Department of Developmental & Molecular Biology

Florence Marlow's Laboratory

Florence Marlow Photo

Dr. Florence L. Marlow

Department of Developmental and Molecular Biology  

Room 514 Chanin
Tel: 718.430.4208
Fax: 718.430.8567  

Florence Marlow's Laboratory personnel 

Florence Marlow's Lab 


Polarity in the Zebrafish Ovary.

Cellular asymmetries are utilized to generate pattern or function within individual cells and or tissues. The ovary is composed of co-dependent and polarized cell populations: germline derived oocyte cells and the somatic follicle cells that surround and support developing oocytes. Both individual cell polarization and tissue polarity play prominent roles in the formation of an ovary with polarized oocytes and specialized follicle cell types that are essential for fertility. However, the mechanisms that generate polarized oocytes and somatic cell fates are not understood in vertebrates. Our lab employs a combination of forward and reverse genetics with molecular and cell biological approaches feasible in zebrafish, to identify the genetic pathways and cellular mechanisms that establish and regulate polarity in oocytes and their surrounding supportive somatic follicle cells.

Germline stem cell division produces self-renewing cells and cystocytes, the cells that develop as oocytes. Before differentiating, cystocytes divide with incomplete cytokinesis to produce a group of interconnected cells known as a germline cyst. These cells are interconnected by cytoplasmic bridges, or ring canals, which are conserved across phyla, including zebrafish and mammals. Primary oocytes share an evolutionarily conserved asymmetry, the Balbiani body. The formation of germline cysts and organelle asymmetries in primary oocytes from insects to mammals suggests that this architecture plays important roles in germline development. Despite its documentation for over 100 years, the genes that regulate Balbiani body formation and its developmental function are not understood even in insects. The zebrafish bucky ball mutation ablates the Balbiani body, disrupts oocyte asymmetries, and demonstrates that failure to produce a polarized oocyte results in failure to form the first axis of the prospective embryo. We are using the bucky ball gene as an entry point to identify and understand the molecular and cellular mechanisms underlying the fundamental and conserved formation of germline cysts with polarized primary oocytes.

Cell fates within the somatic follicular cell layer also display animal-vegetal polarity in zebrafish. The Animal Vegital oocyte axis is evident by the localization of mRNAs and proteins. Morphologically, this axis is apparent by the localization of the oocyte nucleus and a specialized follicle cell, the micropylar cell, to the animal-pole in wild type. In bucky ball mutants an excess number of somatic follicle cells develop as micropylar cells. This indicates that somatic cell fate and germ cell polarity are interdependent or that asymmetry is coordinated in each cell type. Localization of bucky ball transcripts specifically in the oocyte suggests that polarized cell fates within the follicular epithelium depend on oocyte polarity. Polarized or asymmetric cell fates within the follicle cell layer is not unique to zebrafish; in Drosophila and in the mouse distinct cell fates are present within the follicle cell layer at distinct positions relative to the oocyte position or oocyte axis. We are interested in identifying the mechanisms and signals generating polarized cell fates within the follicle cell layer, in understanding how vertebrate oocyte polarity impinges upon polarized follicle cell fate determination, and whether reciprocal signaling influences oocyte polarity.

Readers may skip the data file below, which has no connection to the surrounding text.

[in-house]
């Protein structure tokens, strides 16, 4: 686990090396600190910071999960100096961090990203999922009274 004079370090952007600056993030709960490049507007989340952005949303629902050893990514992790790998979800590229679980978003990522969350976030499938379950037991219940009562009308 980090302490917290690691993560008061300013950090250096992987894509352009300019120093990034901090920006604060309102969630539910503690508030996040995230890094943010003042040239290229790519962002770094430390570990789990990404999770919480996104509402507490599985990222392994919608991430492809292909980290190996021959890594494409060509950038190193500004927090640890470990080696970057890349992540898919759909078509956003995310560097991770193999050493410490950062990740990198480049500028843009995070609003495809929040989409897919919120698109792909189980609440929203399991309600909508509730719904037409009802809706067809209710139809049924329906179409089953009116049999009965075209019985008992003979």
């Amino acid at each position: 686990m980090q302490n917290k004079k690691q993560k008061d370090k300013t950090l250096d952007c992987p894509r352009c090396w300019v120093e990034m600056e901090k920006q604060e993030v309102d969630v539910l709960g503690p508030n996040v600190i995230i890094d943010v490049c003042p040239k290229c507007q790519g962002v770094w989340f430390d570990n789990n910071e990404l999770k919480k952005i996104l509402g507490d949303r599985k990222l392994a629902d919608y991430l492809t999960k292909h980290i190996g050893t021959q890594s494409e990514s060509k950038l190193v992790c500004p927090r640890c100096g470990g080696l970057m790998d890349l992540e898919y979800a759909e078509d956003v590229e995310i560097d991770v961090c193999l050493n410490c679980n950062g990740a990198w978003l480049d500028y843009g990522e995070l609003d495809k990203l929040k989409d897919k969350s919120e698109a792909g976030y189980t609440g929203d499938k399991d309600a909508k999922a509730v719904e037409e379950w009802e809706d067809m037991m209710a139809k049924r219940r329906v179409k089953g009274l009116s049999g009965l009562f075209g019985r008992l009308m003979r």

Selected References: PubMedLink

Marlow FL, Mullins MC. Bucky ball functions in Balbiani body assembly and animal-vegetal polarity in the oocyte and follicle cell layer in zebrafish. 2008 Dev Biol. in press

Blaser H, Reichman-Fried M, Castanon I, Dumstrei K, Marlow FL, Kawakami K, Solnica-Krezel L, Heisenberg CP, Raz E. Migration of zebrafish primordial germ cells: a role for myosin contraction and cytoplasmic flow. 2006 Dev Cell 11(5):613-27.

Marlow F, Gonzalez EM, Yin C, Rojo C, Solnica-Krezel L. No tail co-operates with non-canonical Wnt signaling to regulate posterior body morphogenesis in zebrafish. 2004 Development. 131(1):203-16.

Jessen JR, Topczewski J, Bingham S, Sepich DS, Marlow F, Chandrasekhar A, Solnica-Krezel L. Zebrafish trilobite identifies new roles for Strabismus in gastrulation and neuronal movements. 2002 Nat Cell Biol. 4:610-15.

Marlow F, Topczewski J, Sepich D, Solnica-Krezel L. Zebrafish Rho kinase 2 acts downstream of Wnt11 to mediate cell polarity and effective convergence and extension movements. 2002 Curr Biol. 12(11):876-84.

Sepich DS, Myers DC, Short R, Topczewski J, Marlow F, Solnica-Krezel L. Role of the zebrafish trilobite locus in gastrulation movements of convergence and extension. 2000 Genesis. 27(4):159-73

Marlow F, Zwartkruis F, Malicki J, Neuhauss SC, Abbas L, Weaver M, Driever W, Solnica-Krezel L. Functional interactions of genes mediating convergent extension, knypek and trilobite, during the partitioning of the eye primordium in zebrafish. 1998 Dev Biol. 203(2):382-99



Florence Marlow's Laboratory

Position  Name 
Research Assistant Amanda Heim
C 514
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